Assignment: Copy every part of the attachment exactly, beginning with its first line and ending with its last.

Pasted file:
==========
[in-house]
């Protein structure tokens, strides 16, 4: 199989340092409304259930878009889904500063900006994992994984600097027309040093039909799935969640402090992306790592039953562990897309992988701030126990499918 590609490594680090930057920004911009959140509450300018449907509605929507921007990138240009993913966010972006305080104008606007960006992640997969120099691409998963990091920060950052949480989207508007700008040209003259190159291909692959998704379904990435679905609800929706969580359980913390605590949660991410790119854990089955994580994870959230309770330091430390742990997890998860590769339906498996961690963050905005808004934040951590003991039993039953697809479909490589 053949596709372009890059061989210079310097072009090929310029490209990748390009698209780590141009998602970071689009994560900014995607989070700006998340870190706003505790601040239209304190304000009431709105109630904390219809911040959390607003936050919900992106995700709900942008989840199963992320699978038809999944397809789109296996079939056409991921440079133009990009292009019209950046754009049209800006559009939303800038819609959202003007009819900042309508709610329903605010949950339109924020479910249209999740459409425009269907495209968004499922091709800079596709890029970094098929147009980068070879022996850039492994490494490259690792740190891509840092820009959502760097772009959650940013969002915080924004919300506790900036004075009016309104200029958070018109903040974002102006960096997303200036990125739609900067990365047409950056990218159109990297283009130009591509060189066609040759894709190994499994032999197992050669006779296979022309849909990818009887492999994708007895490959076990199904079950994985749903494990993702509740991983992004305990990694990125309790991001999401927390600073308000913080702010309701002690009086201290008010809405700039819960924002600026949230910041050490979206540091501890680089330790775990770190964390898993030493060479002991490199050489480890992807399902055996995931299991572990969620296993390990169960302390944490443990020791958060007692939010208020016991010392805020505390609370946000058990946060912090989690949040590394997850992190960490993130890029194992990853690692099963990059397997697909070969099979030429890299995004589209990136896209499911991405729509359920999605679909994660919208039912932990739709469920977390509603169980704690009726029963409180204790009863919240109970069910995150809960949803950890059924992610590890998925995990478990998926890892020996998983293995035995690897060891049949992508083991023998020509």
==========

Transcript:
[in-house]
């Protein structure tokens, strides 16, 4: 199989340092409304259930878009889904500063900006994992994984600097027309040093039909799935969640402090992306790592039953562990897309992988701030126990499918 590609490594680090930057920004911009959140509450300018449907509605929507921007990138240009993913966010972006305080104008606007960006992640997969120099691409998963990091920060950052949480989207508007700008040209003259190159291909692959998704379904990435679905609800929706969580359980913390605590949660991410790119854990089955994580994870959230309770330091430390742990997890998860590769339906498996961690963050905005808004934040951590003991039993039953697809479909490589 053949596709372009890059061989210079310097072009090929310029490209990748390009698209780590141009998602970071689009994560900014995607989070700006998340870190706003505790601040239209304190304000009431709105109630904390219809911040959390607003936050919900992106995700709900942008989840199963992320699978038809999944397809789109296996079939056409991921440079133009990009292009019209950046754009049209800006559009939303800038819609959202003007009819900042309508709610329903605010949950339109924020479910249209999740459409425009269907495209968004499922091709800079596709890029970094098929147009980068070879022996850039492994490494490259690792740190891509840092820009959502760097772009959650940013969002915080924004919300506790900036004075009016309104200029958070018109903040974002102006960096997303200036990125739609900067990365047409950056990218159109990297283009130009591509060189066609040759894709190994499994032999197992050669006779296979022309849909990818009887492999994708007895490959076990199904079950994985749903494990993702509740991983992004305990990694990125309790991001999401927390600073308000913080702010309701002690009086201290008010809405700039819960924002600026949230910041050490979206540091501890680089330790775990770190964390898993030493060479002991490199050489480890992807399902055996995931299991572990969620296993390990169960302390944490443990020791958060007692939010208020016991010392805020505390609370946000058990946060912090989690949040590394997850992190960490993130890029194992990853690692099963990059397997697909070969099979030429890299995004589209990136896209499911991405729509359920999605679909994660919208039912932990739709469920977390509603169980704690009726029963409180204790009863919240109970069910995150809960949803950890059924992610590890998925995990478990998926890892020996998983293995035995690897060891049949992508083991023998020509």